Two Weeks After Thanksgiving, U.S. Coronavirus Cases Up 20 Percent; Deaths Top 300,000

Health officials worried that Thanksgiving would add to the nation's already increasing cases of coronavirus, and now, two weeks after the holiday, America's new cases and deaths are breaking records.

In the two weeks since Thanksgiving, the record for the highest number of new cases in a single day has been broken four times, according to Johns Hopkins University's data tracker. The new record, 231,775 cases, was set this past Friday. While an increase in testing could contribute to more cases, the positivity rate (the percentage of people who test positive for the virus) is also increasing in all but two states and the District of Columbia, indicating a possible rise in infections.

As of Monday, Vermont and Hawaii are the only states to see their positivity rate decrease from the previous week, according to Johns Hopkins. The seven-day moving average for the United States as a whole is up about 2 percent from where it was around Thanksgiving.

Compared with the two weeks leading up to Thanksgiving, coronavirus cases and hospitalizations are up by 20 percent, and the number of deaths rose by more than 30 percent, in the two weeks after. Last Wednesday, daily deaths surpassed 3,000 for the first time since the start of the pandemic, a record that was broken two days later when 3,300 deaths were reported. As of Monday, 300,267 people have died from COVID-19, according to the Johns Hopkins tracker.

"We are in the time frame now that, probably for the next 60 to 90 days, we're going to have more deaths per day than we had at 9/11 or we had at Pearl Harbor," Dr. Robert Redfield, director of the U.S. Centers for Disease Control and Prevention, said during a Council on Foreign Relations event last Thursday.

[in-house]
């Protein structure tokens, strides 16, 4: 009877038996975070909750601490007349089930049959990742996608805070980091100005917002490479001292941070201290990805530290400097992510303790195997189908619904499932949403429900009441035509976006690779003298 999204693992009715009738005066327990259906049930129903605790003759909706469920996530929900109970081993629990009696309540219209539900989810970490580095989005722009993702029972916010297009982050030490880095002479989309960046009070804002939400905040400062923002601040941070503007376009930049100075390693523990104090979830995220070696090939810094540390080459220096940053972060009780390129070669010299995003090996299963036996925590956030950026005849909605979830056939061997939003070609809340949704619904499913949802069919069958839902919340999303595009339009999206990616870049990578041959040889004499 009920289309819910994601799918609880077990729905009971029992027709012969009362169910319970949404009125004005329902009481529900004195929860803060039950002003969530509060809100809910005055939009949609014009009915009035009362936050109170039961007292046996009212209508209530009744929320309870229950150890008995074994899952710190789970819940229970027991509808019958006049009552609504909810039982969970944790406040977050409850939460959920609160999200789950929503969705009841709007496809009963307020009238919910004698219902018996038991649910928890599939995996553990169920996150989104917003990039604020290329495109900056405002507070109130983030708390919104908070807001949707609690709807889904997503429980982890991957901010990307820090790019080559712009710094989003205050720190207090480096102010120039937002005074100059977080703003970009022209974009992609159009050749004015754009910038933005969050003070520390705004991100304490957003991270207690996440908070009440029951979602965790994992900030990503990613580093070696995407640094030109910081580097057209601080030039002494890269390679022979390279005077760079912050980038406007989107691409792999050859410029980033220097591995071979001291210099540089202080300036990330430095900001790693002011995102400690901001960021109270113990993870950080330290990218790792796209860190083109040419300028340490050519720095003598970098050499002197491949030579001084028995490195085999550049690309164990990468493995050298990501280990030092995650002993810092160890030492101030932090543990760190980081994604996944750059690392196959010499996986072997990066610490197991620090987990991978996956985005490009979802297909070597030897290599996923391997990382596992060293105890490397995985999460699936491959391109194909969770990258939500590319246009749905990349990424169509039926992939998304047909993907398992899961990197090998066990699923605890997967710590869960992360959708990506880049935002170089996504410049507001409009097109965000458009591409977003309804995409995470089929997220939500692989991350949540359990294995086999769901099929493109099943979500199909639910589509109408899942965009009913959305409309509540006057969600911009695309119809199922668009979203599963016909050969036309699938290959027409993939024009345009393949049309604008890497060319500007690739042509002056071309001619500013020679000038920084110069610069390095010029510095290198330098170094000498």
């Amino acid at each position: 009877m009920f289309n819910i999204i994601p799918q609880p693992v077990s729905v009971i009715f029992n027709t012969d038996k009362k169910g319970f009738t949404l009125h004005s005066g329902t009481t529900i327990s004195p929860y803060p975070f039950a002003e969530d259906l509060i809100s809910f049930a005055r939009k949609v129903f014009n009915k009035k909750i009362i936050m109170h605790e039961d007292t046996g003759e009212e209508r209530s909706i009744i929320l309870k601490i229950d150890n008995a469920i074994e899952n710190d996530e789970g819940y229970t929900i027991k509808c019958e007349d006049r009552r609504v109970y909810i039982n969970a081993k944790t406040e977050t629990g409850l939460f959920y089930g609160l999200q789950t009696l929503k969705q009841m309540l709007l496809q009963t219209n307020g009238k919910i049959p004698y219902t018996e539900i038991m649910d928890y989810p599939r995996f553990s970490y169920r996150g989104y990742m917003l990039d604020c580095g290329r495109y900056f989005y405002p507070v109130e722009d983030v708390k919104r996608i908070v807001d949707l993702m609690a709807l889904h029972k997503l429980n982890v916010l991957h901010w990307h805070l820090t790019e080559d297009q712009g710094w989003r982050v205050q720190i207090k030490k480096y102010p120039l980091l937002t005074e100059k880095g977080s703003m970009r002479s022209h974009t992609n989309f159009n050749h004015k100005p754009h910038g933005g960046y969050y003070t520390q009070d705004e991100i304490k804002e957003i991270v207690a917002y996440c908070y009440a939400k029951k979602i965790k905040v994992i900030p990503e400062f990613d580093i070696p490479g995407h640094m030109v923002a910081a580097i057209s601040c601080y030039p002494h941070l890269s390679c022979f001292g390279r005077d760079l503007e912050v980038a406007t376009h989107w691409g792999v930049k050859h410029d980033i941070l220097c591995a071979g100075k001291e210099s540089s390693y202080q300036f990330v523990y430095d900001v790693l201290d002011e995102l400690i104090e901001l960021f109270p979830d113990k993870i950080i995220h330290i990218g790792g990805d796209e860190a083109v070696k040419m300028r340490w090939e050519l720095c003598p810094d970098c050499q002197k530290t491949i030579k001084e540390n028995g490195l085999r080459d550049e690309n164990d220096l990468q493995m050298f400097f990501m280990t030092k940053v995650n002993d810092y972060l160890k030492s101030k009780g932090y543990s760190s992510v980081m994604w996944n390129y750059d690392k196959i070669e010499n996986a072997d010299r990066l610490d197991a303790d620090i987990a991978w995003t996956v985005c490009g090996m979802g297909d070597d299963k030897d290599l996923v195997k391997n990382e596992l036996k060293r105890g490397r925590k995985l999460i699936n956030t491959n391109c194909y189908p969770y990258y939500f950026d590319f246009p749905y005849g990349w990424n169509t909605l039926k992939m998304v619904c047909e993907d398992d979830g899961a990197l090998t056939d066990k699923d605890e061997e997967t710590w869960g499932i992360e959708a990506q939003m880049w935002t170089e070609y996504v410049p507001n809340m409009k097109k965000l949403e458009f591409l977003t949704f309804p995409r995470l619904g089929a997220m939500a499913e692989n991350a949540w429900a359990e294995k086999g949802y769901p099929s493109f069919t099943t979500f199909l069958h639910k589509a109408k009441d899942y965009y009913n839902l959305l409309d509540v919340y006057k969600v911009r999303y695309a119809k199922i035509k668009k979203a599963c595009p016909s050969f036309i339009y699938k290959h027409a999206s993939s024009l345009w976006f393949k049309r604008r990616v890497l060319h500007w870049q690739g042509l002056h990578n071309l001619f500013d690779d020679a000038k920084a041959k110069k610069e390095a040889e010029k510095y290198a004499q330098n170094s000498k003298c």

thanksgiving coronavirus cases
People wearing masks wheel suitcases through Grand Central Terminal on December 13 in New York City. U.S. coronavirus cases are spiking after Thanksgiving, but Dr. Anthony Fauci says it could be another week before the full brunt of the holiday's impact is seen. Alexi Rosenfeld/Getty

At the two-week mark, officials could start seeing the impact of Thanksgiving travel and gatherings on the pandemic. But Dr. Anthony Fauci, director of the National Institute of Allergy and Infectious Diseases, said the "full brunt" of it may take another week.

"I think we have not yet seen the post-Thanksgiving peak," Fauci told the Today show on December 4. "The thing that concerns me is that [it] abuts right on the Christmas holiday as people start to travel and shop and congregate."

The spike in cases is putting additional strain on health care facilities that are already being stretched thin. To help mitigate the outbreak, state and local officials are cracking down on social gatherings and banning indoor dining. Unlike in the spring and summer, when restaurants could move tables outdoors to keep their business running, the cold temperatures and winter weather pose significant challenges for restaurants that are under outdoor-dining-only mandates.

Restaurant and hospitality associations are pushing back. Melissa Fleischut, president and CEO of the New York State Restaurant Association, called the ban on indoor dining a "huge blow" to New York City's restaurants. The "unfair and devastating" action, she said, will "inevitably result in massive layoffs and vast closures right before the holidays."

Fauci has acknowledged that people are getting pandemic fatigue and may be finding it difficult to continue social distancing, avoiding gatherings and wearing masks. However, during a December 7 interview on CNN's New Day, he urged Americans to continue doing basic mitigation efforts and not get discouraged, because help in the form of a vaccine was "right around the corner."

This past Friday, the Food and Drug Administration granted emergency use authorization to Pfizer for its vaccine candidate, and on Monday health care workers began to receive it. Depending on the rollout's efficiency, Fauci told MSNBC on Monday, vaccination could be widely available to Americans by spring.

"Sometime by the end of March, the beginning of April, the normal healthy man and woman in the street who has no underlying conditions would likely get it," Fauci said.

If that happens, Fauci said, the level of infections could be so low by fall that America could start "approaching some form of normality."